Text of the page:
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to know whether this sentence has been cancelled? Is not this sufficient to oblige us to a penitential life? Can: we otherwise pretend to be secure ?Even those (and God best knows how few they are) who are not conscious to themselves of having committed such a sin in their whole life time, must not therefore think themselves exempt from the obligation of doing penance; as well because of their bidden sins as of those which they may have occasioned in others; for no man knows whether he be worthy of love or hatred, Eccl. viii. 9. as also, because a peni. tential life is the best security against sin, which will sensibly prevail over us, if not curbed by self-denial, mortification, and penance.
Consider, secondly, that in the inet hod of penance, different rules must be prescribed to different persons. 'Those who have the misfortune to be actually in the state of mortal sin, or what is still more deplorable, are plunged in the depth of a habit of one or more kinds of mortal sins, as soon as their eyes are opened to discover the hellish monster which they carry about
with them, must, like the prodigal child, arise without delay, to return to their Father. A sacrifice of a contrite and humble heart is what God above all things requires at their hands; this ought to be the foundation of all their penance: without this, corporal austerities will be of small account.Such sinners ought to give themselves no rest, till they have made, their peace with God their sins ought to be always before their eyes. Their first thoughts in the morning ought to be upon their misfortune, in being at so great a distance from God, enslaved to the devil, and liable to be his companions in eter nal misery the like ought to be their last thoughts at night; when, like the penitent David, they ought to wash their beds with their tears. As often as they appear, before their God in prayer, it ought to be in the spirit of the humble publican, looking upon themselves as unworthy to lift up their eyes to heaven, or towards the altar of God; and wich him, striking their breasts, with a Lord be merciful to me a sinner. Thus will they certainly ob tain mercy from him, who is the father of mercy. G vi Con
Consider, thirdly, that after the sinner has done his best endeavours to seek a reconciliation with his offended God, by a sincere repentance and confession of his sins, he must not think himself exempt from any further penas if he had now no just debt to discharge to the justice of God, no obligation of making satisfaction for his sins by penitential works, and of bringing forth fruits worthy of penance. This would be a great and dangerous error. Nor must he content himself with barely quitting himself of the penance enjoined by his confessor, which is to be feared seldom is suffi cient to satisfy the justice of God Alas! if sinners were truly sensible of the Enormous injury done to God by mortal sin, as true penitents must be, they would certainly do penance in another manner, than too many do; they would be more in earnest in chastising their sinful flesh by penitential works, and thus making a more proportiona ble satisfaction for their past treasons.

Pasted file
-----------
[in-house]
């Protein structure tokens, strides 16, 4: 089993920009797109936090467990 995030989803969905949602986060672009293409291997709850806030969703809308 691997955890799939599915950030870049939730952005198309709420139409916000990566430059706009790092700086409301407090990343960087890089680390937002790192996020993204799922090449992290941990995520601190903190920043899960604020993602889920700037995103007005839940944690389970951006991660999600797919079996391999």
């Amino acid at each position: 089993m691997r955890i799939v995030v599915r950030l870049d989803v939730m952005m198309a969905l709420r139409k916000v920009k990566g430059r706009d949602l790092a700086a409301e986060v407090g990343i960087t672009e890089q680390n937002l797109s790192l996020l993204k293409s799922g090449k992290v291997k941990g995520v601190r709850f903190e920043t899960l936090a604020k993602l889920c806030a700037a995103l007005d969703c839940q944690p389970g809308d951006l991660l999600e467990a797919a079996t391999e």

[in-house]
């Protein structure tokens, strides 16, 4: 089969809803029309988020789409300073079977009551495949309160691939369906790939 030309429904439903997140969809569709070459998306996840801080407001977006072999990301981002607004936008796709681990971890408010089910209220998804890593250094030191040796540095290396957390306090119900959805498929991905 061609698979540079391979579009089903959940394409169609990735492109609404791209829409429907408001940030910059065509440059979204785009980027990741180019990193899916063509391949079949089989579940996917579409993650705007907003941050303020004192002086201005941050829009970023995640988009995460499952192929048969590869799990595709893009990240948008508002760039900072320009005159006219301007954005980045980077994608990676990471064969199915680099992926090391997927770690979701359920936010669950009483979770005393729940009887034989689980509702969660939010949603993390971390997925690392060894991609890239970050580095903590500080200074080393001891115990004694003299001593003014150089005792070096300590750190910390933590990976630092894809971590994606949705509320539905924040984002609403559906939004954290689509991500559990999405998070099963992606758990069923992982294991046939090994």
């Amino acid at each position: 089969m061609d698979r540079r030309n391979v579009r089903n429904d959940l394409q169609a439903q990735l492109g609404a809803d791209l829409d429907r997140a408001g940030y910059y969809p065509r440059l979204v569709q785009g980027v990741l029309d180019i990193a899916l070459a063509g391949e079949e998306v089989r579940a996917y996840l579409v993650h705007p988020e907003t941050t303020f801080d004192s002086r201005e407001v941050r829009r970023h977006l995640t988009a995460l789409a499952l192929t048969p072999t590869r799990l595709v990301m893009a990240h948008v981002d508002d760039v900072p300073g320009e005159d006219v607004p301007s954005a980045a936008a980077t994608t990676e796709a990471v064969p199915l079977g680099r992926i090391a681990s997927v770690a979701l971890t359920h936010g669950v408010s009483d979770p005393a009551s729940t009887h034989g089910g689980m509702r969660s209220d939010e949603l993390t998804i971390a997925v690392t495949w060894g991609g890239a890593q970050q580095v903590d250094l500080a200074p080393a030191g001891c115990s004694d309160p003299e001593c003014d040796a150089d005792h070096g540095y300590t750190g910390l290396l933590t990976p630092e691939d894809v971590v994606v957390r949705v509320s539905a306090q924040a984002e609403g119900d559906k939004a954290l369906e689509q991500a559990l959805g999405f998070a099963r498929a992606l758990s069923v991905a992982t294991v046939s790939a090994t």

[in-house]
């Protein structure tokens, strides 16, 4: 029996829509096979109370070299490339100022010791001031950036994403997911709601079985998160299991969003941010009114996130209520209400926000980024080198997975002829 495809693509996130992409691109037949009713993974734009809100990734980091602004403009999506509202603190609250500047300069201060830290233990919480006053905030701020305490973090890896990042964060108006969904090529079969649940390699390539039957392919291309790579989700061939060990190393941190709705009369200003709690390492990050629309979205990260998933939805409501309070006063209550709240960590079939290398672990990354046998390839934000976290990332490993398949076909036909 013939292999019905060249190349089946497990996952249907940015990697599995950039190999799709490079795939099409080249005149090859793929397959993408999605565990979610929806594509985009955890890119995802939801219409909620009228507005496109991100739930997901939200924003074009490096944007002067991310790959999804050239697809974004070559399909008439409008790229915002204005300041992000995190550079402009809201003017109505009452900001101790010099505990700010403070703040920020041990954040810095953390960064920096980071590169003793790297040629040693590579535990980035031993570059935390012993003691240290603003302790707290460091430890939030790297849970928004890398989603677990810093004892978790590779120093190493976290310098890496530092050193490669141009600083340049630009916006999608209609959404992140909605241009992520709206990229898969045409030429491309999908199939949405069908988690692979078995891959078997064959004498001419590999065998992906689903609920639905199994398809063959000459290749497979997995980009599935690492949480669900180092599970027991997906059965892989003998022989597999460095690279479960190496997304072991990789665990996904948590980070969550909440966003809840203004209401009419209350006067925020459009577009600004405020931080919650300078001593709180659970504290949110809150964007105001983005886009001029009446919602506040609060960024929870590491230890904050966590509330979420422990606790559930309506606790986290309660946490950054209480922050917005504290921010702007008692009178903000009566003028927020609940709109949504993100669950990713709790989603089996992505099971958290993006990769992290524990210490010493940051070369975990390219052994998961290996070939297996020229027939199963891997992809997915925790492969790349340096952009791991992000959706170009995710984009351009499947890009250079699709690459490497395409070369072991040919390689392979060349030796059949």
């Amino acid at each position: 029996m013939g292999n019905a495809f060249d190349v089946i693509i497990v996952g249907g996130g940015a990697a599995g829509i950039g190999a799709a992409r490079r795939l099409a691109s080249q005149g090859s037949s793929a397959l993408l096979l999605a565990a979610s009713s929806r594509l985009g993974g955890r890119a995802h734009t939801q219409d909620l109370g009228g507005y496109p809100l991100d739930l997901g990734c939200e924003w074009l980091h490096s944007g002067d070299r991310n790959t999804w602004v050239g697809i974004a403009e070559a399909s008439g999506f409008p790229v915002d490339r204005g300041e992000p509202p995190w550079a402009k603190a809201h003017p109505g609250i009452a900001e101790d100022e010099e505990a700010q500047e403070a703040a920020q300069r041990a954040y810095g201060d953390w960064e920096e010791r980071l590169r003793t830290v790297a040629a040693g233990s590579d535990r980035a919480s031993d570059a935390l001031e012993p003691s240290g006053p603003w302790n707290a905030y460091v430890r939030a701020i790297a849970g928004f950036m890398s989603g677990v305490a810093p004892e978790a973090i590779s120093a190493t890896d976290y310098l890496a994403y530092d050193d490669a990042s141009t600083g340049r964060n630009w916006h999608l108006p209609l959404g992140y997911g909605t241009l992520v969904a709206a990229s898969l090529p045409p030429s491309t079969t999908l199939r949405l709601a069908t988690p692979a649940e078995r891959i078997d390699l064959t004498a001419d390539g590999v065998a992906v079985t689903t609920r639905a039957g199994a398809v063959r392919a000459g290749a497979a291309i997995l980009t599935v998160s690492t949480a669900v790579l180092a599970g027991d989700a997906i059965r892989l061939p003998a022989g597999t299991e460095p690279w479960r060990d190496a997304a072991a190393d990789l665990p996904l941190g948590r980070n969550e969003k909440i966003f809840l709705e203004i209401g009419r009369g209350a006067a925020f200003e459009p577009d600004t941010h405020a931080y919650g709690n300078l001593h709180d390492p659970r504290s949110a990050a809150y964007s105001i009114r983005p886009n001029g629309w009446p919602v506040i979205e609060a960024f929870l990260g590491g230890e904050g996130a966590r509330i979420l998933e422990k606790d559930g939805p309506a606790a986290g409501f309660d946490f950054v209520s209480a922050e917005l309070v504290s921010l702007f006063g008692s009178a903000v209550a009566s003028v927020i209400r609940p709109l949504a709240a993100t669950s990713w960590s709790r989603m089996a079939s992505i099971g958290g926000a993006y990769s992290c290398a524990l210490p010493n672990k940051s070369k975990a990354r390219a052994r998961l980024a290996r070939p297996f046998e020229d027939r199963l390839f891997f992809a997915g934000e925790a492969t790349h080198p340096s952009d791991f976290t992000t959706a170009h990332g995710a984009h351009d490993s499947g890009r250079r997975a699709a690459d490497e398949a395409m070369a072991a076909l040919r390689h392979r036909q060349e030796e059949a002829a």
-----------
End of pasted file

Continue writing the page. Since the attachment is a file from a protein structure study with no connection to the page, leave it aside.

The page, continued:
Consider, fourthly, that the true manner of doing penance for our sins, is better learnt from the holy fathers
and doctrines of the church, from the loose maxims of worldlings or the practice of too many penitents in this degenerate age. Let us give ear then to those lights of the church, and follow their directions on this im portant subject. "God himself has taught us says St. Cyprian, (L. de Lapsis)" in what manner we are to 66 crave mercy of him. He himself says, "Return to me with your whole heart “in fasting, and weeping, and mourn ་ ing, Joel ii. Let us then return to "the Lord with our whole heart
let us appease his wrath by fasting weeping and mourning, as he admon"ishes us-Let the greatness of our
grief equal the heinousness of our "sins.-We must pray earnestly, we ec must pass the day in mourning and the night in watching and weeping, spending all our time in penitential tears. Our lodging should be on the floor strewed with ashes; our covering hair cloth, &c. After having cast off the garment of Christ, we should not now seek any (worldly) cloathing.-We must em ploy ourselves now in good works,
"by which our sins may be purged away. We must give frequent alms by which our souls may be delivered "from death. So far St. Cyprian. With whom agrees St. Pacian, in his exhortation to penance; "If any one "call you to the bagnio, you must 66 renounce all such delights. If any one invite you to a banquet, you 66 must say, such invitations are for
those that have not had the misfor"tune to lose their God I have sin"ned against the Lord, and am in "danger of perishing eternally. What "have I to do with feasts, that have "offended my God? You must make "your court to the poor; you must 64 beg the prayers of widows; you "C must cast yourself at the feet of the ་་ priests; you must implore the in*tercession of the church; you must "try all means, which may prevent
your perishing everlastingly." And St.Ambrose, in his second book of penance, chap. x. Can any one imagine "that he is doing penance, whilst he
is indulging his ambition in the pur"suit of honours, whilst he is fol66 lowing wine, &c. The true pent